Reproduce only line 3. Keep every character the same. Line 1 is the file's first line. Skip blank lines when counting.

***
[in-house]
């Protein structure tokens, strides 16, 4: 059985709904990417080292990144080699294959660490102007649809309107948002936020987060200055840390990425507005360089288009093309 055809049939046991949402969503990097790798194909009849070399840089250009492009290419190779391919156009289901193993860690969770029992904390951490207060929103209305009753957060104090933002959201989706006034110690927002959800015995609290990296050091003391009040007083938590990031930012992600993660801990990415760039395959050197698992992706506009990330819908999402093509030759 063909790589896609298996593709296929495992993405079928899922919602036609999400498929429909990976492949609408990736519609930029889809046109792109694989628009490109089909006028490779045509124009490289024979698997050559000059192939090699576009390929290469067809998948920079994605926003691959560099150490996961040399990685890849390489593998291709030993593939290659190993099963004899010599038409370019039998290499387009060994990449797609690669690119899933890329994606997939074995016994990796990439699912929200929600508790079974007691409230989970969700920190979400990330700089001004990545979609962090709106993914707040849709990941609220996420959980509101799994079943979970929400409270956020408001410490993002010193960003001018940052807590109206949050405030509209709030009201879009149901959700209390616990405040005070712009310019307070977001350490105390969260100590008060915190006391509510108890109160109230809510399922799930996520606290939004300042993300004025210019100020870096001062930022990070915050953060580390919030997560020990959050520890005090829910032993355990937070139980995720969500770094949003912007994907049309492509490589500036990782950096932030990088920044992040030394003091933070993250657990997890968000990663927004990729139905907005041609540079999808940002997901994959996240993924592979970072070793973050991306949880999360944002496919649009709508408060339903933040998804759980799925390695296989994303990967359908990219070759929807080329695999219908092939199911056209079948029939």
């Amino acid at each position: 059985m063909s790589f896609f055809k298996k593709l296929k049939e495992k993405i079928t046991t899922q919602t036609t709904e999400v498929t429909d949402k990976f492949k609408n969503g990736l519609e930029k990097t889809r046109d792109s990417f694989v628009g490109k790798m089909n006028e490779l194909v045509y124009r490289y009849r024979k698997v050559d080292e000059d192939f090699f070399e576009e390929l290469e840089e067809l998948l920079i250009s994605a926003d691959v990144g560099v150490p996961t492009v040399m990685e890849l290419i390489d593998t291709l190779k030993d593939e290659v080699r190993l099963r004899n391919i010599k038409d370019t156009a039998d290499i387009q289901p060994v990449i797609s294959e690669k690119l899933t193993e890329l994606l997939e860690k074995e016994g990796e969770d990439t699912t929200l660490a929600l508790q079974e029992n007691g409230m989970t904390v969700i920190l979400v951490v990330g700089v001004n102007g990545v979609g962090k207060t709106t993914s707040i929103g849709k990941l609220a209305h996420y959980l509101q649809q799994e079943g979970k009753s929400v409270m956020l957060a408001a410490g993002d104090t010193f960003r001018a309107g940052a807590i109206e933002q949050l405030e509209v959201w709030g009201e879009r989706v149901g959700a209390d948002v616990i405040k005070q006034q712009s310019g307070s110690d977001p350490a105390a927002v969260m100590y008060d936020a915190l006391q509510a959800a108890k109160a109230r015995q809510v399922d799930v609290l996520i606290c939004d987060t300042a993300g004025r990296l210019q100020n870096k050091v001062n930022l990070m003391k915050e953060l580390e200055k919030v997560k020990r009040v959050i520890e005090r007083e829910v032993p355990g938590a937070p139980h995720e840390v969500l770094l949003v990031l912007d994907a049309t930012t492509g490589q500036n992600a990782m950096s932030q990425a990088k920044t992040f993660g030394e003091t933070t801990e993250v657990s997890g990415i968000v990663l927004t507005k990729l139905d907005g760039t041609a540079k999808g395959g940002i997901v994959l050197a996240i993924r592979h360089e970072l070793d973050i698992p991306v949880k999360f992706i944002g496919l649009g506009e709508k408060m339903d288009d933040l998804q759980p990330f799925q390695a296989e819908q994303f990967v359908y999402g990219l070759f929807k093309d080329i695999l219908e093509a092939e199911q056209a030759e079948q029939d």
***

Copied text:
């Amino acid at each position: 059985m063909s790589f896609f055809k298996k593709l296929k049939e495992k993405i079928t046991t899922q919602t036609t709904e999400v498929t429909d949402k990976f492949k609408n969503g990736l519609e930029k990097t889809r046109d792109s990417f694989v628009g490109k790798m089909n006028e490779l194909v045509y124009r490289y009849r024979k698997v050559d080292e000059d192939f090699f070399e576009e390929l290469e840089e067809l998948l920079i250009s994605a926003d691959v990144g560099v150490p996961t492009v040399m990685e890849l290419i390489d593998t291709l190779k030993d593939e290659v080699r190993l099963r004899n391919i010599k038409d370019t156009a039998d290499i387009q289901p060994v990449i797609s294959e690669k690119l899933t193993e890329l994606l997939e860690k074995e016994g990796e969770d990439t699912t929200l660490a929600l508790q079974e029992n007691g409230m989970t904390v969700i920190l979400v951490v990330g700089v001004n102007g990545v979609g962090k207060t709106t993914s707040i929103g849709k990941l609220a209305h996420y959980l509101q649809q799994e079943g979970k009753s929400v409270m956020l957060a408001a410490g993002d104090t010193f960003r001018a309107g940052a807590i109206e933002q949050l405030e509209v959201w709030g009201e879009r989706v149901g959700a209390d948002v616990i405040k005070q006034q712009s310019g307070s110690d977001p350490a105390a927002v969260m100590y008060d936020a915190l006391q509510a959800a108890k109160a109230r015995q809510v399922d799930v609290l996520i606290c939004d987060t300042a993300g004025r990296l210019q100020n870096k050091v001062n930022l990070m003391k915050e953060l580390e200055k919030v997560k020990r009040v959050i520890e005090r007083e829910v032993p355990g938590a937070p139980h995720e840390v969500l770094l949003v990031l912007d994907a049309t930012t492509g490589q500036n992600a990782m950096s932030q990425a990088k920044t992040f993660g030394e003091t933070t801990e993250v657990s997890g990415i968000v990663l927004t507005k990729l139905d907005g760039t041609a540079k999808g395959g940002i997901v994959l050197a996240i993924r592979h360089e970072l070793d973050i698992p991306v949880k999360f992706i944002g496919l649009g506009e709508k408060m339903d288009d933040l998804q759980p990330f799925q390695a296989e819908q994303f990967v359908y999402g990219l070759f929807k093309d080329i695999l219908e093509a092939e199911q056209a030759e079948q029939d």